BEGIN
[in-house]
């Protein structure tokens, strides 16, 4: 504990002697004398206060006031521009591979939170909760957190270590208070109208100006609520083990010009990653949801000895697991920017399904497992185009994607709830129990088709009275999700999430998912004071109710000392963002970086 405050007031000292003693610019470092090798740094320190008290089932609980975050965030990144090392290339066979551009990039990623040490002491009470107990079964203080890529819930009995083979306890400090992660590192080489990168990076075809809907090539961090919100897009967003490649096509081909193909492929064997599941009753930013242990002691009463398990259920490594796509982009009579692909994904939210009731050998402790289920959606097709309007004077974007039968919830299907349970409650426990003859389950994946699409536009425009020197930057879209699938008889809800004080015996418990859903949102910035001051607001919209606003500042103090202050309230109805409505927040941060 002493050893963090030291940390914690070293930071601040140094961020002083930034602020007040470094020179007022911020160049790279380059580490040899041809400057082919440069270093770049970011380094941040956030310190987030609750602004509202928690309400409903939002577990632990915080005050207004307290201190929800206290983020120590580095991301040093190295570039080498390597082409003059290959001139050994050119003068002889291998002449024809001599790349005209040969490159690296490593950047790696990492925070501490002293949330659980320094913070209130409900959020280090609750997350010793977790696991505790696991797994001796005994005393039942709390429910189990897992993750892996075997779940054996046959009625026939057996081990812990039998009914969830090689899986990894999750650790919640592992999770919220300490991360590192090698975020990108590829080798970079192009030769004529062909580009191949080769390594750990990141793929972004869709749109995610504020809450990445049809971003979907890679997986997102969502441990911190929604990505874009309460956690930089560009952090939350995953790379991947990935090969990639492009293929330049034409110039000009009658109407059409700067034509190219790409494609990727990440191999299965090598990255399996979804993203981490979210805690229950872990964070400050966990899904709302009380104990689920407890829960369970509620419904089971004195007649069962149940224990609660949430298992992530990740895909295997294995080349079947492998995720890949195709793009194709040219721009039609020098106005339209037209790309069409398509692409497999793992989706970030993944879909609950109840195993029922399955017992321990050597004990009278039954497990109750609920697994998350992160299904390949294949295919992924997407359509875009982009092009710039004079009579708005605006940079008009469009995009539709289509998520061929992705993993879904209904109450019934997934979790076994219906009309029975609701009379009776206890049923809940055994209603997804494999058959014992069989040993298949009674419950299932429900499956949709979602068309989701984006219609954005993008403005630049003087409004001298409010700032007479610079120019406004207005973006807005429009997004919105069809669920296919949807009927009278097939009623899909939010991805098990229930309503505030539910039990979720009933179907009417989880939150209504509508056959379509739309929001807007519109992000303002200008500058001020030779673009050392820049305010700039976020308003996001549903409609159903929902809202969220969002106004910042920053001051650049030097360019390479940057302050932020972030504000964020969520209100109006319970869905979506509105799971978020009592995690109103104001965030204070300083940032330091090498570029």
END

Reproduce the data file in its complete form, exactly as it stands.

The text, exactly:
[in-house]
């Protein structure tokens, strides 16, 4: 504990002697004398206060006031521009591979939170909760957190270590208070109208100006609520083990010009990653949801000895697991920017399904497992185009994607709830129990088709009275999700999430998912004071109710000392963002970086 405050007031000292003693610019470092090798740094320190008290089932609980975050965030990144090392290339066979551009990039990623040490002491009470107990079964203080890529819930009995083979306890400090992660590192080489990168990076075809809907090539961090919100897009967003490649096509081909193909492929064997599941009753930013242990002691009463398990259920490594796509982009009579692909994904939210009731050998402790289920959606097709309007004077974007039968919830299907349970409650426990003859389950994946699409536009425009020197930057879209699938008889809800004080015996418990859903949102910035001051607001919209606003500042103090202050309230109805409505927040941060 002493050893963090030291940390914690070293930071601040140094961020002083930034602020007040470094020179007022911020160049790279380059580490040899041809400057082919440069270093770049970011380094941040956030310190987030609750602004509202928690309400409903939002577990632990915080005050207004307290201190929800206290983020120590580095991301040093190295570039080498390597082409003059290959001139050994050119003068002889291998002449024809001599790349005209040969490159690296490593950047790696990492925070501490002293949330659980320094913070209130409900959020280090609750997350010793977790696991505790696991797994001796005994005393039942709390429910189990897992993750892996075997779940054996046959009625026939057996081990812990039998009914969830090689899986990894999750650790919640592992999770919220300490991360590192090698975020990108590829080798970079192009030769004529062909580009191949080769390594750990990141793929972004869709749109995610504020809450990445049809971003979907890679997986997102969502441990911190929604990505874009309460956690930089560009952090939350995953790379991947990935090969990639492009293929330049034409110039000009009658109407059409700067034509190219790409494609990727990440191999299965090598990255399996979804993203981490979210805690229950872990964070400050966990899904709302009380104990689920407890829960369970509620419904089971004195007649069962149940224990609660949430298992992530990740895909295997294995080349079947492998995720890949195709793009194709040219721009039609020098106005339209037209790309069409398509692409497999793992989706970030993944879909609950109840195993029922399955017992321990050597004990009278039954497990109750609920697994998350992160299904390949294949295919992924997407359509875009982009092009710039004079009579708005605006940079008009469009995009539709289509998520061929992705993993879904209904109450019934997934979790076994219906009309029975609701009379009776206890049923809940055994209603997804494999058959014992069989040993298949009674419950299932429900499956949709979602068309989701984006219609954005993008403005630049003087409004001298409010700032007479610079120019406004207005973006807005429009997004919105069809669920296919949807009927009278097939009623899909939010991805098990229930309503505030539910039990979720009933179907009417989880939150209504509508056959379509739309929001807007519109992000303002200008500058001020030779673009050392820049305010700039976020308003996001549903409609159903929902809202969220969002106004910042920053001051650049030097360019390479940057302050932020972030504000964020969520209100109006319970869905979506509105799971978020009592995690109103104001965030204070300083940032330091090498570029």